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I am trying to prove:

If a sequence is monotone and bounded then it converges.

My idea is: Assume $a_n$ is monotone and not converges and then show that it is not bounded. But: my problem is that I fail to prove it is not bounded. Please can you help me?

I found a different proof in a book but I want to know if my proof can work.

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4 Answers 4

up vote 3 down vote accepted

Let $\langle x_n:n\in\Bbb N\rangle$ be a bounded, monotone sequence in $\Bbb R$; without loss of generality assume that the sequence is non-decreasing. To prove that it converges, at some point you’re going to have to use the fact that $\Bbb R$ is complete: the theorem is not true in $\Bbb Q$. The most straightforward way to use completeness is simply to let $a=\sup\{x_n:n\in\Bbb N\}$, which exists by completeness because the sequence is bounded, and show that $\langle x_n:n\in\Bbb N\rangle\to a$. I don’t see any way to carry out your idea without essentially incorporating this argument as part of it, and if you do that, you’re just needlessly complicating things.

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Without loss of generality assume that $(a_n)$ is increasing and bounded above (the other case is similar) then the set $$A=\{a_n\;|\; n\in\mathbb N\}$$ has a supremum $s=\sup A$ and we know by the characterization of this supremum: $$\forall \epsilon>0,\; \exists a_p\in A \;|\; s-\epsilon\le a_p\le s$$ but since $(a_n)$ is increasing then $$\forall \epsilon>0,\; \exists p\in\mathbb N, \forall n\ge p \;|\; s-\epsilon\le a_p\le a_n\le s$$ which means that $\displaystyle\lim_{n\to\infty}a_n=s$.

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Is that little vertical line $\;\mid\;$ supposed to mean "s.t.=such that" , or what? I've never seen that. –  DonAntonio Dec 16 '13 at 13:06
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Yes it means such that and I think it's well known. –  Sami Ben Romdhane Dec 16 '13 at 13:07
    
Never saw it...anyway, +1 . –  DonAntonio Dec 16 '13 at 13:08
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@Don: It's well known with that meaning in set builder notation, of course ... but is not a usual choice of punctuation to use together with quantifiers. –  Henning Makholm Dec 16 '13 at 13:10
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This is probably the "different proof" the OP wrote about already having seen. –  Henning Makholm Dec 16 '13 at 13:11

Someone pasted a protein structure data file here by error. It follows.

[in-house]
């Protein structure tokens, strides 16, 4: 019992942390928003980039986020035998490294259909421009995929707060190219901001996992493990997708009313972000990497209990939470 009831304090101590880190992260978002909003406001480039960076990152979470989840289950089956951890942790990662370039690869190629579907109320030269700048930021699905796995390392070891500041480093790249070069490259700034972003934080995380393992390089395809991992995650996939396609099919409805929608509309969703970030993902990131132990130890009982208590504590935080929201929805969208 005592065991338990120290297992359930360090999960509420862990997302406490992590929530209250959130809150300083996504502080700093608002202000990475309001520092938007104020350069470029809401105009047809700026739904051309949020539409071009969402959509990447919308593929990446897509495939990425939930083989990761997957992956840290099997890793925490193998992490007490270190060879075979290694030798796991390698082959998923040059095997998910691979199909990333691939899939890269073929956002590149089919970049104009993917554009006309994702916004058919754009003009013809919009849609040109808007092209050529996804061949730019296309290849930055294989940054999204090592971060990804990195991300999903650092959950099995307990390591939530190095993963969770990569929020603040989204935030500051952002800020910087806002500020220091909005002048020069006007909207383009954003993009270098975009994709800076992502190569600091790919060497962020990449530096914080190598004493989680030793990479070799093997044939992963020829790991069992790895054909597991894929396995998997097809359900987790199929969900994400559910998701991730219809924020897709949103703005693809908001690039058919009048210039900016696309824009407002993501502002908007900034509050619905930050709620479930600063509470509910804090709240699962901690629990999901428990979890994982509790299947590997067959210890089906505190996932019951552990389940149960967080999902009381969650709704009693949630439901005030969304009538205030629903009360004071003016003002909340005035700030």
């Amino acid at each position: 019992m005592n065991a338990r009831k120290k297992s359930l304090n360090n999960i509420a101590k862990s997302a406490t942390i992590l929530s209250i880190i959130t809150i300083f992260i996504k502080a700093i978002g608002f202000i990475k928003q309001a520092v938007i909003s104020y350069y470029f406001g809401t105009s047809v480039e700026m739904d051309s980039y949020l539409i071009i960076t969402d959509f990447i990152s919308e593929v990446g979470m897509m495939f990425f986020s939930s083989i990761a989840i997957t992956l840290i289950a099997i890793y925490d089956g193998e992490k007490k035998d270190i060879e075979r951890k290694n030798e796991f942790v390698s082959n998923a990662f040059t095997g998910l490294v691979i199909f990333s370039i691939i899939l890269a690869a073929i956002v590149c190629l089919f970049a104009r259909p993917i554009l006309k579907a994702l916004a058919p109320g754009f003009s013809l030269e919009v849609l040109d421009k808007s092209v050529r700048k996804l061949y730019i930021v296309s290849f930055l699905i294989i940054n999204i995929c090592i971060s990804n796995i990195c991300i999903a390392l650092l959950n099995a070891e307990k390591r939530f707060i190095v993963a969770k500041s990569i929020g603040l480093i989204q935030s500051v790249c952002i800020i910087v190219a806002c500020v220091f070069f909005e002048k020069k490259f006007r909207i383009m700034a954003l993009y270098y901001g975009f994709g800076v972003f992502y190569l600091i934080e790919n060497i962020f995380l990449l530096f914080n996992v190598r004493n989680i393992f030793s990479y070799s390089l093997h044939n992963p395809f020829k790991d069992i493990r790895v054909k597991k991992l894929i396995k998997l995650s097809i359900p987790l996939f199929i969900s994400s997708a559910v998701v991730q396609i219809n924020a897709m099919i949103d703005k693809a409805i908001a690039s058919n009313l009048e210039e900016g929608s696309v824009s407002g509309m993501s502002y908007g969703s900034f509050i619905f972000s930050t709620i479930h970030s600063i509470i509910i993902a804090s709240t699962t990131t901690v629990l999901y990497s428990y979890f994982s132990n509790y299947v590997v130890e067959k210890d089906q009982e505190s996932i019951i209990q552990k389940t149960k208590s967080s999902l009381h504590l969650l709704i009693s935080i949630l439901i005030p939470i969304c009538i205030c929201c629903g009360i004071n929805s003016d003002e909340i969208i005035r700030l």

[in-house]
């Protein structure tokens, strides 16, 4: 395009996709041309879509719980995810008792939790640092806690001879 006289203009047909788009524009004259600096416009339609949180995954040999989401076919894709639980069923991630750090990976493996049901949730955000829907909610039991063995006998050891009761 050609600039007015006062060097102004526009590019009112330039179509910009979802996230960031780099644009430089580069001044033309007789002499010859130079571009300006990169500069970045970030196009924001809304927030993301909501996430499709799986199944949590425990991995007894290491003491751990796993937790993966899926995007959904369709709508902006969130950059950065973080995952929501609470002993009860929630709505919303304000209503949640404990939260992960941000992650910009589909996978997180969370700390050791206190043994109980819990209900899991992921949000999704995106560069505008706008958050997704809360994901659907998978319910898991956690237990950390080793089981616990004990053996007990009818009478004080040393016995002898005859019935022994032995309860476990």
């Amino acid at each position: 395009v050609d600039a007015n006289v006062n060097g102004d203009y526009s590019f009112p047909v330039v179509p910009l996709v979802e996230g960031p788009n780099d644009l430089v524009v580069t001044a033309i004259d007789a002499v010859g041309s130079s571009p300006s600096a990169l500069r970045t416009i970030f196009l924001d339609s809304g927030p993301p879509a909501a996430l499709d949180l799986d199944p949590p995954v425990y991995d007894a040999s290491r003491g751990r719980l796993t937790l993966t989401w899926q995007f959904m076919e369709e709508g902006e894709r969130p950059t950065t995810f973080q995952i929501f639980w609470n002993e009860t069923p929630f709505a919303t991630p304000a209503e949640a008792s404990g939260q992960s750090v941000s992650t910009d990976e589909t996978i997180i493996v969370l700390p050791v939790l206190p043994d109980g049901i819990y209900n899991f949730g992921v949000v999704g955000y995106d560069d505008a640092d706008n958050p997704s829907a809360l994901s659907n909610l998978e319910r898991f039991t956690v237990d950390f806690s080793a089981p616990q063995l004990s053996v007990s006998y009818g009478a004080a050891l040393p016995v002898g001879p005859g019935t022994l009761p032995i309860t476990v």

Note that this statement would not be true if we were working exclusively with rational numbers, because a monotone and bounded sequence of rational numbers does not necessarily have a rational limit. So you will have to use a special property of the reals here. In which way that property was formulated in your class we do not know.

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The original post asks: My idea is: Assume $a_n$ is monotone and not converges and then show that it is not bounded. But: my problem is that I fail to prove it is not bounded. Please can you help me?

If you want to prove the statement, if a sequence is monotone and bounded then it converges, the logically equivalent contrapositive would be, if a sequence is divergent then either it is not monotone or it is not bounded. So, your idea would only get you halfway there. You would also need to prove that divergent bounded sequences cannot be monotone.

To the question asked though, you are seeking a direct proof of monotone and divergent $\implies$ unbounded. This will be a bit awkward as divergent and unbounded are defined in the negative. Without loss of generality assume the sequence $(a_n)$ is divergent and increasing. A divergent sequence in the reals is not a Cauchy sequence, which means there is a small distance $\epsilon>0$ such that there is an infinite subsequence $(b_n)$ whose members are at least $\epsilon$ apart from each other. Then, since $(a_n)$ and hence $(b_n)$ are increasing, $b_n \ge b_0 + n \epsilon$ grows without bound.

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